Ahead of the Rethinking Materials Summit (19-20 May), PackagingInsights sits down with Hugo Menilo, Unilever’s global foods packaging director and a speaker at the event, to discuss the consumer goods giant’s explorations in bio-based packaging, advanced recycling, refillable e-commerce solutions and more.
The summit brings together key players in the packaging industry to present new opportunities for partnerships and investment in the changing landscape of plastics, bio-based alternatives, and circular solutions.
Held on a virtual platform, this year’s summit is focusing on challenges facing C-suite and director-level stakeholders.
Speakers will address how their companies plan to tackle plastic waste both upstream and downstream, the viability of new technologies and next-generation materials, routes to scaling up, and cross-sector applications in packaging, foodservice, personal care and fashion.
What are you hoping to gauge from the summit?
Menilo: I am looking forward to getting to know new technology alternatives to drive the circular economy and debating how to accelerate changes that have already started.
I want to engage potential partners willing to join Unilever in this journey to make packaging a truly sustainable part of the consumer experience.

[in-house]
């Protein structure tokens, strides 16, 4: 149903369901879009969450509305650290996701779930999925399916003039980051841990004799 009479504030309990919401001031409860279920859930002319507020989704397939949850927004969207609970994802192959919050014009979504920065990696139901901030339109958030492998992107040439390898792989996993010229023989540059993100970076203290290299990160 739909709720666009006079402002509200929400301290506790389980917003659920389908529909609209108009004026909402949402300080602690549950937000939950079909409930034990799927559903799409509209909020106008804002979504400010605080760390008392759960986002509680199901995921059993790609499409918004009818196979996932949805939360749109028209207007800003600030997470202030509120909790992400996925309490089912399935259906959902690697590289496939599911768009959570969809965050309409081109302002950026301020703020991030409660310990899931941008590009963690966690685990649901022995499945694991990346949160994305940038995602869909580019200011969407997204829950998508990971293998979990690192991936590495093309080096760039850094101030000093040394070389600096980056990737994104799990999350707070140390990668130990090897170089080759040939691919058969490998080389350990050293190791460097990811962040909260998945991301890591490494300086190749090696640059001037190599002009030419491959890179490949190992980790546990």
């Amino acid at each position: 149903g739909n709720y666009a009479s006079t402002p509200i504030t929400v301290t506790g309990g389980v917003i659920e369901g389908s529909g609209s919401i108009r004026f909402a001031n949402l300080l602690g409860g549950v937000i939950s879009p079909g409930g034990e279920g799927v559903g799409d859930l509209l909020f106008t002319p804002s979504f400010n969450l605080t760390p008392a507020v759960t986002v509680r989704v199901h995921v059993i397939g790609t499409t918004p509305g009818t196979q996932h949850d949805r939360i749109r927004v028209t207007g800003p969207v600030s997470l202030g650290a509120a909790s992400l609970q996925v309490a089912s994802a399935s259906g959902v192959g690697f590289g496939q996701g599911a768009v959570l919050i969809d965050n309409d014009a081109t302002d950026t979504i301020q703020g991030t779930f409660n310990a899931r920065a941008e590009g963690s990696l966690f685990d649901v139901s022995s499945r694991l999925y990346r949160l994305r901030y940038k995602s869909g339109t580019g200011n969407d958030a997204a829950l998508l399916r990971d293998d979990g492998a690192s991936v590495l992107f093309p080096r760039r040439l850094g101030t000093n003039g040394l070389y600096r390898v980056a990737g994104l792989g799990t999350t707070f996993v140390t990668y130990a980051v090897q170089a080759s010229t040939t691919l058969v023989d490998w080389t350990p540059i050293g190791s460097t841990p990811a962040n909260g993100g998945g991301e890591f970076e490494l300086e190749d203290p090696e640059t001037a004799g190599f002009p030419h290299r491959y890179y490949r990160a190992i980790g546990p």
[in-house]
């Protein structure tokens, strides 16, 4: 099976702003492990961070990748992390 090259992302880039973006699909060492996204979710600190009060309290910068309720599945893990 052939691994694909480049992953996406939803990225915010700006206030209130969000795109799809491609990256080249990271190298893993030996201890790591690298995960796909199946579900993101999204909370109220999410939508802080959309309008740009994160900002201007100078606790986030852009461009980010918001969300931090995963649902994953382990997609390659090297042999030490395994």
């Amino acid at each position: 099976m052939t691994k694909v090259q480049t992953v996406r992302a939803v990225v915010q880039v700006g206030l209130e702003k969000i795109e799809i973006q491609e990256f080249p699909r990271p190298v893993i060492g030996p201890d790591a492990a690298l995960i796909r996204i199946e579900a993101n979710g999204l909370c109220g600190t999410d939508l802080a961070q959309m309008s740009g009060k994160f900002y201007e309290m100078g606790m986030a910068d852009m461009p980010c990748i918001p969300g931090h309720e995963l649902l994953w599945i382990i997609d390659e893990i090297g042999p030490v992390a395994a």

What will you be contributing to the summit?
Menilo: I will be speaking on the panel “Engaging New Solutions to Meet Sustainability Commitments” where I hope to share Unilever’s vision of circularity in packaging, learn from the views of my fellow panelists and hopefully identify solutions that can benefit the industry, consumers and ultimately the planet.
In what ways is Unilever incorporating bio-based materials into its consumer packaging?
Menilo: As part of our commitments for a waste-free world, we’ve set ambitious targets to halve the total amount of virgin plastic we use, increase our use of recycled plastic to 25 percent and only use reusable, recyclable or compostable plastic packaging – all by 2025.
We’re finding ways to remove plastic entirely from some of our products and packaging, and biodegradable solutions for our food and beverage brands are part of that innovation scope.
Our use of bio-based materials depends on ensuring they have a lower environmental (and social) impact while reducing dependency on non-renewable feedstock. We assess suitability based on three essential criteria:
The materials must not compete with staple food crops.
They must show an equivalent or improved life cycle impact.
They must not harm existing recycling infrastructures.
One example of where we have used bio-based materials is our PG Tips tea brand in the UK. The brand changed to 100 percent biodegradable tea bags, using a renewable, plant-based material to seal the pyramid-shaped bags.
What are the challenges in bringing bio-based solutions to market at scale?
Menilo: The first set of challenges is technical: finding materials that meet the three criteria previously mentioned. The next challenge is finding solutions with functional properties that are as similar to the materials they should replace. Finally, those materials must be available at the scale we require.
How does the shelf-life of bio-based solutions compare to fossil-based plastics?